By Timothy Lang
The "Legend of Martin Luther" claims that he translated the Bible into German so that the German people would have the Holy Scriptures in their native language. This 10-week effort is often portrayed as his finest achievement. The "Legend" would also have us believe that he was an incredibly brilliant scholar and theologian, and that he was gifted in Greek, Hebrew, the Classics, the writings of the Early Church Fathers, etc., etc. However, the facts are that there were at least 26 German translations available in Germany before Luther's. That these other German Bibles were already available is not part of the Luther Legend.
In 382 A.D. St. Jerome was commissioned by Pope Damasas to produce a Latin Bible. It took him more than 15 years to translate what we now call the Vulgate Bible. How could Luther have possibly translated the New Testament from Greek to German in only 10 weeks? Furthermore, was Luther's unauthorized "translation" of the New Testament an actual translation, meaning from some other language to German? Protestant Scholar Dr. Henry ClayVedder provides an explanation in his book The Reformation in Germany:
It would be difficult in any case to believe that a complete translation of the entire New Testament could have been made by a man of Luther's limited attainments in Greek, and with the imperfect apparatus that he possessed, in the short space of 10 weeks. ... A minister today, who has had the Greek course of a college and seminary, is a far better scholar than Luther. Let such a man, if he thinks Luther's achievement possible, attempt the accurate translation of a single chapter of the New Testament — such a translation as he would be willing to print under his own name — and multiply the time consumed by 260 chapters. He will speedily be convinced that the feat attributed to Luther is an impossible one. What then? Is the whole story false? That, too, is impossible — the main facts are too well attested. The solution of an apparently insoluble contradiction is a very simple one: Luther did not make an independent translation; he never claimed he did; none of his contemporaries made that claim for him. It is only later admirers who have made this statement to enhance his glory.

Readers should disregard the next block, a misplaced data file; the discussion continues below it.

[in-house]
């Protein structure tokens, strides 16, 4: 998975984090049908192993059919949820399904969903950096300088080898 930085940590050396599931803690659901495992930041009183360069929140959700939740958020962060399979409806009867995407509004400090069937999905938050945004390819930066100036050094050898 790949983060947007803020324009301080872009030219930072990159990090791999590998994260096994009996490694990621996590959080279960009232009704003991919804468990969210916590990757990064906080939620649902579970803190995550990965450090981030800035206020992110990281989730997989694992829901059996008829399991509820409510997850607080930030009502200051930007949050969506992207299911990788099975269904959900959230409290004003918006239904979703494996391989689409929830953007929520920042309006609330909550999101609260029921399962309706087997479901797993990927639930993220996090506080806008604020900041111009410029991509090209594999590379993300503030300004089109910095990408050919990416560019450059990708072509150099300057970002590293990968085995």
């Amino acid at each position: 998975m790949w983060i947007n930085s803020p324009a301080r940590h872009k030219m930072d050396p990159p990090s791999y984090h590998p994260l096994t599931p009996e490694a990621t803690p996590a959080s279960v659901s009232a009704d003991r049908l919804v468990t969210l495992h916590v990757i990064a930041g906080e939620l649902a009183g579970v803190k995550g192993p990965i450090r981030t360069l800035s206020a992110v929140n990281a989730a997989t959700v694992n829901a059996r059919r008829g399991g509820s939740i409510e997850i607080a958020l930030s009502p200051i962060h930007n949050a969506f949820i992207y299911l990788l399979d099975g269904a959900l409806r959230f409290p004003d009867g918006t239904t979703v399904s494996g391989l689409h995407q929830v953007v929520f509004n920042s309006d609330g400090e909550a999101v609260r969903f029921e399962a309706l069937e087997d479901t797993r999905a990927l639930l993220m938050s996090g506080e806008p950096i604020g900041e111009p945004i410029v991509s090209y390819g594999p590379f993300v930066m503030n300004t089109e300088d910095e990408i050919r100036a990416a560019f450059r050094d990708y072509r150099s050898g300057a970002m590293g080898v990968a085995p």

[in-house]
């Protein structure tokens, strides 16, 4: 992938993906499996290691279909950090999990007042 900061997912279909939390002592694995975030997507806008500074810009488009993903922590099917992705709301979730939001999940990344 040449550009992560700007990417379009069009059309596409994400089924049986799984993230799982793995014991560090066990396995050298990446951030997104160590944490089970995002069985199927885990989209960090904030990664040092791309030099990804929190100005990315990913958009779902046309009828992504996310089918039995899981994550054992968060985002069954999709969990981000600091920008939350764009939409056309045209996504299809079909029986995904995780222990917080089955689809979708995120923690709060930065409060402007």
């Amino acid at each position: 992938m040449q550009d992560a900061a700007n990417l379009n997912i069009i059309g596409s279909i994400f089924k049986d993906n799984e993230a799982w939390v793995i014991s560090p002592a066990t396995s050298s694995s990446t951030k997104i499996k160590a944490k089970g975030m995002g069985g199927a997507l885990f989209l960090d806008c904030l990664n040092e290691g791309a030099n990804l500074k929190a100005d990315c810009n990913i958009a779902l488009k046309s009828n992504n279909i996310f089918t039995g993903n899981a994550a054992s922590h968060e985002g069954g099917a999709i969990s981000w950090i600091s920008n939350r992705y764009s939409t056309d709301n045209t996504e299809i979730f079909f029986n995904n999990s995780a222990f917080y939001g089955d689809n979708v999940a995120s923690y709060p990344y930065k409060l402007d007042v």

Here we have Vedder, a professor of Church history at Crozer Theological Seminary, commenting on Luther's "limited attainments" in Greek and his "imperfect apparatus." If Luther was "qualified" to translate Holy Scripture from the Greek, then hundreds of thousands of modern-day mediocre scholars would be even more qualified. According to Vedder, it was impossible for Luther to have actually translated the New Testament from Greek into German in the time that he worked on the project. It was his followers who wanted to enhance his reputation that made that obviously false claim at a later date.
So, if Luther couldn't have had time to do an actual translation, and never claimed he did, then how did he produce what became known as the "Luther Bible"? Again, we turn to Professor Vedder, who informs us about a German version of the New Testament that was available during the time that Luther was "translating": the Codex Teplensis (c. 1400):
As this (Codex Teplensis) contains seven articles of faith that are evidently Waldensian, many have been led to attribute to this version a Waldensian origin. Others have pointed out that no more is proved by the MS than a Waldensian ownership of it at some time, and have asserted a Catholic origin for the version.
This (German) version was certainly in the possession of Luther, and was as certainly used by him in the preparation of his version. The fact, once entirely unsuspected, and then hotly denied, has been proven to be a demonstration of the 'deadly parallel.' It appears from a verse by verse comparison that this old German Bible was in fact so industriously used by Luther, and the only accurate description of Luther's version is to call it a careful revision of the older text.